Marina Prentoulis writes: After five months of negotiations, Sunday evening brought a moment of painful realisation: democracy has left the EU building. The proposals put forward by the German government and its allies were preposterous – a clear message that any government opposing neoliberalism and austerity should be brought to its knees at all costs.
Their agenda completely ignores the human suffering the proposals will inflict, while also disregarding the political cost of dividing the European community and the economic cost of proposing a “temporary” Grexit. An economic solution to the crisis – a crisis that was inevitable in a monetary and economic union structured to create winners and losers – was never the primary objective. Instead, the deal with Greece has been seen as an opportunity for declaring a two-speed Europe.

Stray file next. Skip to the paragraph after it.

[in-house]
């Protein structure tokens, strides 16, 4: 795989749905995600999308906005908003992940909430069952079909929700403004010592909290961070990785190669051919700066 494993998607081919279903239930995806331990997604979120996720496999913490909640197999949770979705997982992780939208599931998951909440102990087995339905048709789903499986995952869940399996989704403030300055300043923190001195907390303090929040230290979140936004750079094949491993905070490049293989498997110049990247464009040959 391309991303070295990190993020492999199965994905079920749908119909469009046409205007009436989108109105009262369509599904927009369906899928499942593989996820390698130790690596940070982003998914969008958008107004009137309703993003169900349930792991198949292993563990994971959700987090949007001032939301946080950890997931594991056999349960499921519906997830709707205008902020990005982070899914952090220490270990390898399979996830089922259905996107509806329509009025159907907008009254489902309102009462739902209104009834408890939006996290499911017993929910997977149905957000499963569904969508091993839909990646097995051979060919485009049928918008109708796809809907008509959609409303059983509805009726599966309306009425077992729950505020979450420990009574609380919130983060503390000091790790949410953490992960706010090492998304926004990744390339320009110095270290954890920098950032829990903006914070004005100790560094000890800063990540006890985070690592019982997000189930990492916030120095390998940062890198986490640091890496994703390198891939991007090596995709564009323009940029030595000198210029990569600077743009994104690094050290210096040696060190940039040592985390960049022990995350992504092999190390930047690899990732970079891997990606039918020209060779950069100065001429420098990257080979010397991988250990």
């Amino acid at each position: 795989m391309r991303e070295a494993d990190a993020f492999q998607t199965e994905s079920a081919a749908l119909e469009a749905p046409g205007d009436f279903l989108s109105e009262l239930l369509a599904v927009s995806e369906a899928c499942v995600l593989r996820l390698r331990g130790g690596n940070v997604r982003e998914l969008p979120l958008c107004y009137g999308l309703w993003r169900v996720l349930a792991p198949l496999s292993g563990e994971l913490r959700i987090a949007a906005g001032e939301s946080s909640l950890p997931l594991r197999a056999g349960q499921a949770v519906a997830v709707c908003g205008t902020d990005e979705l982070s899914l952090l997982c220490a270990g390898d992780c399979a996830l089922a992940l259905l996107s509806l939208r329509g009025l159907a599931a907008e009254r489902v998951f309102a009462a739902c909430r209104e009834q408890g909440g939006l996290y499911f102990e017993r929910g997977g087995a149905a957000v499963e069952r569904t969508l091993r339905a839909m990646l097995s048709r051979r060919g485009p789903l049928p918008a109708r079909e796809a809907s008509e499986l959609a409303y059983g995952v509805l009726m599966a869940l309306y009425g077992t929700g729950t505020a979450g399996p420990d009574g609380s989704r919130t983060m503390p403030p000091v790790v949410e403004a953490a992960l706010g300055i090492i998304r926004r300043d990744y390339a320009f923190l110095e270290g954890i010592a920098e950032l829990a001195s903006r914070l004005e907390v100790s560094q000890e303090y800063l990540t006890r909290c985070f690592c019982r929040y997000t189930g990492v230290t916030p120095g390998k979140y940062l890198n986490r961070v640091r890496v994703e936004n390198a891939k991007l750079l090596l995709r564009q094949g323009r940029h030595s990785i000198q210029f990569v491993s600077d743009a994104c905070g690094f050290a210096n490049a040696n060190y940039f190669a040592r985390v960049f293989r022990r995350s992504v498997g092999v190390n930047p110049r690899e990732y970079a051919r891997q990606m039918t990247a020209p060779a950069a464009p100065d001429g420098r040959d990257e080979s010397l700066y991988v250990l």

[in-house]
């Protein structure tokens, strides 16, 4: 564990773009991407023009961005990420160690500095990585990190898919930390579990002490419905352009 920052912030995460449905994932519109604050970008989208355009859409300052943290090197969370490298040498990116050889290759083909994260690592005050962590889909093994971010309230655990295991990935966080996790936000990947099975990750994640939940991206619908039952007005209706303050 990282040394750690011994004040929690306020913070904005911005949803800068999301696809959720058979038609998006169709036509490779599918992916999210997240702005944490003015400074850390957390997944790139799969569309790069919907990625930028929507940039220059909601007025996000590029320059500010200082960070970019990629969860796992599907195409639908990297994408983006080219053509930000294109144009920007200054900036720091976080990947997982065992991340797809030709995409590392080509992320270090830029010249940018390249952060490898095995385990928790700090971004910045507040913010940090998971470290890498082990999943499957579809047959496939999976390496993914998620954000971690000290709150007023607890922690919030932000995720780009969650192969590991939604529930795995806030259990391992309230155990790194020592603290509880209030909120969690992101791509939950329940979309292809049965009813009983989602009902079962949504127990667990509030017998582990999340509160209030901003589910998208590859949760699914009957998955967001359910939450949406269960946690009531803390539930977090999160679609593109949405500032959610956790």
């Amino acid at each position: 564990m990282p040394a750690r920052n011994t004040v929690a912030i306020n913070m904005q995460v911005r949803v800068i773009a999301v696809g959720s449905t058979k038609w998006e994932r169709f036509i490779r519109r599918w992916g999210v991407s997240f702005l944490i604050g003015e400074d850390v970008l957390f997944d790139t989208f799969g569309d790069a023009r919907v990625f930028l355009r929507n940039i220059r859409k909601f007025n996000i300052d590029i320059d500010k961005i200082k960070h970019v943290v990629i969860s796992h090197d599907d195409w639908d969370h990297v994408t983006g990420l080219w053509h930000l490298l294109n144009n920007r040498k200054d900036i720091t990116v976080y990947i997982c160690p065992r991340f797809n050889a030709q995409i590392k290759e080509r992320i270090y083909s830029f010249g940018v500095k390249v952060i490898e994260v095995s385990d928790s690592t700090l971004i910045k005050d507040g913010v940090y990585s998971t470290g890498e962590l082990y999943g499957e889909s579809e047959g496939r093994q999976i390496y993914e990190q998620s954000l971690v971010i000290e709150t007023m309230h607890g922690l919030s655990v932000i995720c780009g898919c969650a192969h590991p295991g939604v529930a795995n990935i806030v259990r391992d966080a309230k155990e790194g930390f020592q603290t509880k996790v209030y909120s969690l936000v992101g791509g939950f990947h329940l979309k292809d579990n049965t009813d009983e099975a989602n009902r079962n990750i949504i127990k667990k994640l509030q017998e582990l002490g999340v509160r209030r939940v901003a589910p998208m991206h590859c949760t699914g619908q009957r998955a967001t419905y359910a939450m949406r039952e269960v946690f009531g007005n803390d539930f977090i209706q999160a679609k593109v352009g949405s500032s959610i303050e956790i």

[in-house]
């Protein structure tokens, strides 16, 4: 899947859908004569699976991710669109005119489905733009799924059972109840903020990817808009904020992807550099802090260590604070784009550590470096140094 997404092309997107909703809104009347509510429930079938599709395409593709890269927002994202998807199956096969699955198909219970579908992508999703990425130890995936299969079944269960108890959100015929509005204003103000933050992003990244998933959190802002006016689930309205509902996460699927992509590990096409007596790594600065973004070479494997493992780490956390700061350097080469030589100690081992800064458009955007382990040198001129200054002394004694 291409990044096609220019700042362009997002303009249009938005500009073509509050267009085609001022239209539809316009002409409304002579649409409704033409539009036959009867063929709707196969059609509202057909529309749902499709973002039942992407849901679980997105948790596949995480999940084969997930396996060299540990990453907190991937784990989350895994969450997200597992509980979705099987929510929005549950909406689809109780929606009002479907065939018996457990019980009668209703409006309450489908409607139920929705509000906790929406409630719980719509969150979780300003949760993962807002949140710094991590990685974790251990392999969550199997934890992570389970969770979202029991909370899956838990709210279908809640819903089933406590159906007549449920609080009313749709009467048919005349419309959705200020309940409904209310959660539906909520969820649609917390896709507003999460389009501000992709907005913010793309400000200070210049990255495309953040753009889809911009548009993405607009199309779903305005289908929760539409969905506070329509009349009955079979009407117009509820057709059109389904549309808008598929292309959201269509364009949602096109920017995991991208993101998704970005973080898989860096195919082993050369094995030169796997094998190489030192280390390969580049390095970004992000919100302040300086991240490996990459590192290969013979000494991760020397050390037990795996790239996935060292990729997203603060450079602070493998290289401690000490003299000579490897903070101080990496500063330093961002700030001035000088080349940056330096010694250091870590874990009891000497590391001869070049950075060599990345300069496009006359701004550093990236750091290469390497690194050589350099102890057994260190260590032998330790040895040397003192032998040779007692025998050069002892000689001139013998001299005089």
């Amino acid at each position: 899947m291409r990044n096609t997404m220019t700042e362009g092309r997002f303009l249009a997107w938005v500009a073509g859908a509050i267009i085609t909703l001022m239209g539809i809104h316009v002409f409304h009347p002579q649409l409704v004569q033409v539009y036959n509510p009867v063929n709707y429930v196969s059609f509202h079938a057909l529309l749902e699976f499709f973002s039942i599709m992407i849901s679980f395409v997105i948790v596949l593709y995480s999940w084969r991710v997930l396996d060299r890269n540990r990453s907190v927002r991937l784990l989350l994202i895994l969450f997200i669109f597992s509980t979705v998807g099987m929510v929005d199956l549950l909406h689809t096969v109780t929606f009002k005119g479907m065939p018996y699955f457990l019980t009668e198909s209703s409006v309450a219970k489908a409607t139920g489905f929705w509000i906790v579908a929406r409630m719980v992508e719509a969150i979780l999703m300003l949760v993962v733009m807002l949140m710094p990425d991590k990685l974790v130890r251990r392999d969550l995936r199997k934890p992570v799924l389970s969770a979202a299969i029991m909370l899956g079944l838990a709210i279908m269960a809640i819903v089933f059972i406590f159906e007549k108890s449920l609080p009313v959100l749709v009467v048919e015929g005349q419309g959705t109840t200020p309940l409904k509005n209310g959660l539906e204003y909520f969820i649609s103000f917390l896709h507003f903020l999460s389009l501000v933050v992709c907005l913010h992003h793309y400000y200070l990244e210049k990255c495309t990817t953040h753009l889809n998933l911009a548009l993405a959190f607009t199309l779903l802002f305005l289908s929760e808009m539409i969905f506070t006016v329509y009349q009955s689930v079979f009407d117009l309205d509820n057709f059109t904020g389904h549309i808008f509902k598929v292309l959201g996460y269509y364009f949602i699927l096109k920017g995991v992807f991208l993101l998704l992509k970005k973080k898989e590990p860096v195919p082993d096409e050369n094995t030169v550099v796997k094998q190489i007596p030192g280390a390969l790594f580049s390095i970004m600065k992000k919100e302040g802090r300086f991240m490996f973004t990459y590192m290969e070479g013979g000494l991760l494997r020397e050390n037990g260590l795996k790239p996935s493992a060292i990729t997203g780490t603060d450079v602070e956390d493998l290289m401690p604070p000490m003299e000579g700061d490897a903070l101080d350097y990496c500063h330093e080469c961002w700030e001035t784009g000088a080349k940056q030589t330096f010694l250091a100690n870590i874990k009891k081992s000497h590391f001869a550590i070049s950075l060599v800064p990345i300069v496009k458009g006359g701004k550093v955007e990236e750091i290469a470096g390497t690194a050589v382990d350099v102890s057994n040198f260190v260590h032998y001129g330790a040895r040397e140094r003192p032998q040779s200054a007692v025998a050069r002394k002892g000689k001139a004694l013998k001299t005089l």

Despite 11th-hour attempts by France, Italy and others to keep the eurozone – and effectively the broader EU – united, the damage has already been done, and now we have to deal with the aftermath of that blow. For the Greek government the next few days are critical: it has to explain why it ever made the assumption that the neoliberal eurozone could be reasoned with. Caught between a rock and a hard place, blackmailed and threatened for months, it eventually had to accept a very painful deal and more austerity. With an impossible mandate – to stop austerity and stay within the eurozone – the government could go only as far as the European directorate would let it. For the Greek people, the glimpses of hope to be gleaned from the prospect of some measures of debt restructuring and investment are of little comfort. [Continue reading…]